Monday, July 16, 2012

He's Debonair and All Male. Introducing...

Henry the Rat, one of the protagonists of Ted Mendelssohn's debut novel The Wrong Sword.

So, Henry, why do you think Ted chose you to represent him?
Just lazy, I guess. I do the work while he takes the credit. Writers! Oh. You mean, why did he choose me instead of another character?

Um, yes. For instance, why not the Princess Mathilde? We understand she was very eager to do this interview.
I’ll bet. She never met an audience she didn’t like.

That’s an odd statement. We thought that you and she-
Shutupshutupshutup! Listen, she's a princess, I'm…really not. So just be cool. We're on the sub infra.

Okay. So, the other woman in your life-
Is a sword. Yes.

Excalibur, in fact.
Yeah, yeah, sword-of-kings-from-the-dawn-of-time.

You don’t sound very excited. Most warriors would kill to get their hands on a weapon like that.
Do I look like a warrior?

Frankly, no.
If you saw me in a dark alley, what would you do?

Check our wallet to make sure it was still there.
Exactly. Did you know the sword talks to me?

Stop edging away like that. I’m not crazy. It’s a magic sword. And it never lets me forget it. Do you know what was carved into the stone where I found it?

“Whosoever Pulleth the Sword From out the Stone Is Rightwise Born King of all England”?
No. “Hic gladio facit magna dolor in natibus.” You do the Latin.

This interview seems to have gotten a little off-track. Why don’t we go back to the prepared questions?
It’s your farthing.

When you were born?
Six years before Young King Harry of England burned my village to the ground.

I don’t like knights much.

Okay, moving on, why should readers be interested in your story?

Evil princes, killer monks, hair-raising escapes, and the medieval version of three-card monte. Plus automatic shepherds.

Sounds fun.
Well, from my end of things, it's scary as hell. But if you're just reading it while you're safe and cozy at home, you'll have a great time.

Ted Mendelssohn
ISBN 978-1-61937-195-8
Musa Publishing

For a thousand years, Excalibur has been the sword of heroes. Unfortunately, its new owner isn’t one.

Ever since he arrived in Paris, Henry the Rat has made a pretty good living selling "magic" swords to gullible knights. But when Henry sells one to Geoffrey Plantagenet, brother to King Richard, his happy days are over for good. Geoffrey forces Henry into a dangerous, uncomfortable quest for the most famous magic sword of all time, Excalibur, even though Henry is certain that it's just a myth.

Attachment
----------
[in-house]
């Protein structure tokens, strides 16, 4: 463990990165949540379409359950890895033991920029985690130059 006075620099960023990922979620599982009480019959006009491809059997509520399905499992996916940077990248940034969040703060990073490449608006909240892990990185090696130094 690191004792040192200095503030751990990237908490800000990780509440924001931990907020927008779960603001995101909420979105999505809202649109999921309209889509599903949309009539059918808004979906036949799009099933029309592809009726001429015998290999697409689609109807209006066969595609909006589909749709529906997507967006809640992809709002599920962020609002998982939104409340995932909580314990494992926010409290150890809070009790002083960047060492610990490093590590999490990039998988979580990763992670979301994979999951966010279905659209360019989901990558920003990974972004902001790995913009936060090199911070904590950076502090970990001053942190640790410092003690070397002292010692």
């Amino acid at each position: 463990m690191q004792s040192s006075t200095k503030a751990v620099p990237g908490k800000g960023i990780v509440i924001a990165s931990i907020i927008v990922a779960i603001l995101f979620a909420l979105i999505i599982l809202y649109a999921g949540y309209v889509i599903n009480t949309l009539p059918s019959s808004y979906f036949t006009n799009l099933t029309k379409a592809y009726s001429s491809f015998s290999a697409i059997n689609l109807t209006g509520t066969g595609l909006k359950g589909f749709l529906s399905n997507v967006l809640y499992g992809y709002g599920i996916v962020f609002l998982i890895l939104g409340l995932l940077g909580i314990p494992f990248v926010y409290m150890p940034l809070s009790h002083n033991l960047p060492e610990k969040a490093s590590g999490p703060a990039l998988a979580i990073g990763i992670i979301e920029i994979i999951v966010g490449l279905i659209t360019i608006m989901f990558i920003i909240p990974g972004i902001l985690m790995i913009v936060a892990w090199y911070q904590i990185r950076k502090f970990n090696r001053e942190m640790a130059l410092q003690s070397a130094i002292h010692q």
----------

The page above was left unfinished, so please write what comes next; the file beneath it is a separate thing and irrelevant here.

Then Henry actually finds Excalibur - and his troubles really start: For Excalibur is not just the sword of’s also the sword that won’t SHUT UP. It communicates with its owner, it knows what kind of owner it deserves, and Henry doesn’t even come close.

To keep Excalibur and the world safe from the appalling Geoffrey, Henry will have to masquerade as a knight, crash a royal wedding, rescue a princess, break a siege, penetrate the secrets of the Perilous Brotherhood, and find Excalibur’s rightful bearer, all while trying to reach an accommodation with a snotty, aristocratic hunk of steel that mocks him, takes over his body, and keeps trying to turn him into the one thing he hates most...a hero.


After working as a lighting technician, a story analyst, and a paid Blackjack player, Ted Mendelssohn now writes ad copy and and speculative fiction, two entirely different kinds of imaginative literature. He lives in New York, is a graduate of several prestigious institutions of higher education, and knows the difference between a claymore and a pike.

Learn more about Ted and his uber creative work on his blog The Sword That Nagged.

I'll be back Wednesday with a new menu. Until then...

Happy Reading!

Sloane Taylor


  1. Sounds like a very interesting and fun read. At first I thought we were talking about an actual four-legged fur person. Have to put it on my to-read list.

    1. It's a good book, Cordelia. I think you'll enjoy it.:)

  2. Tweeted and shared the bat rastard! Wink.

  3. This sounds like a fun read with an interesting premise. Good luck, Ted!